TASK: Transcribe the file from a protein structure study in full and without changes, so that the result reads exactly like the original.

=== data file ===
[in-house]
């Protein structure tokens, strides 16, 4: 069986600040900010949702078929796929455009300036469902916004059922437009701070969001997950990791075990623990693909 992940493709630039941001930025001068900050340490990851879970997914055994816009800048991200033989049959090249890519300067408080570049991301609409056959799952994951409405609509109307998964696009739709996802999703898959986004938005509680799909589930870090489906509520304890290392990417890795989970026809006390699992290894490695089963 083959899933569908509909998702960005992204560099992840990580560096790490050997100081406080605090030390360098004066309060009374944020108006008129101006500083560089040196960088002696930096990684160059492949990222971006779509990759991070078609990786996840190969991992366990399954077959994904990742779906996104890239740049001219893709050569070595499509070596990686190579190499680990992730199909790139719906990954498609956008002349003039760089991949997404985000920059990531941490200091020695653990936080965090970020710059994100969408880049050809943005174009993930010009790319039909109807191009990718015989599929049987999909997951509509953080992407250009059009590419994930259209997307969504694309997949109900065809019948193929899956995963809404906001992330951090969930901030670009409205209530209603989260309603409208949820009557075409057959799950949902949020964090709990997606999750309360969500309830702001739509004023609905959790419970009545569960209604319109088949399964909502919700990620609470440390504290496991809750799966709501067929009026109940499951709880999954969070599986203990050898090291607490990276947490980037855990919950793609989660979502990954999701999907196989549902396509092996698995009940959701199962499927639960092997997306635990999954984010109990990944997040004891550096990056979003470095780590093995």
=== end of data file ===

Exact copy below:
[in-house]
């Protein structure tokens, strides 16, 4: 069986600040900010949702078929796929455009300036469902916004059922437009701070969001997950990791075990623990693909 992940493709630039941001930025001068900050340490990851879970997914055994816009800048991200033989049959090249890519300067408080570049991301609409056959799952994951409405609509109307998964696009739709996802999703898959986004938005509680799909589930870090489906509520304890290392990417890795989970026809006390699992290894490695089963 083959899933569908509909998702960005992204560099992840990580560096790490050997100081406080605090030390360098004066309060009374944020108006008129101006500083560089040196960088002696930096990684160059492949990222971006779509990759991070078609990786996840190969991992366990399954077959994904990742779906996104890239740049001219893709050569070595499509070596990686190579190499680990992730199909790139719906990954498609956008002349003039760089991949997404985000920059990531941490200091020695653990936080965090970020710059994100969408880049050809943005174009993930010009790319039909109807191009990718015989599929049987999909997951509509953080992407250009059009590419994930259209997307969504694309997949109900065809019948193929899956995963809404906001992330951090969930901030670009409205209530209603989260309603409208949820009557075409057959799950949902949020964090709990997606999750309360969500309830702001739509004023609905959790419970009545569960209604319109088949399964909502919700990620609470440390504290496991809750799966709501067929009026109940499951709880999954969070599986203990050898090291607490990276947490980037855990919950793609989660979502990954999701999907196989549902396509092996698995009940959701199962499927639960092997997306635990999954984010109990990944997040004891550096990056979003470095780590093995």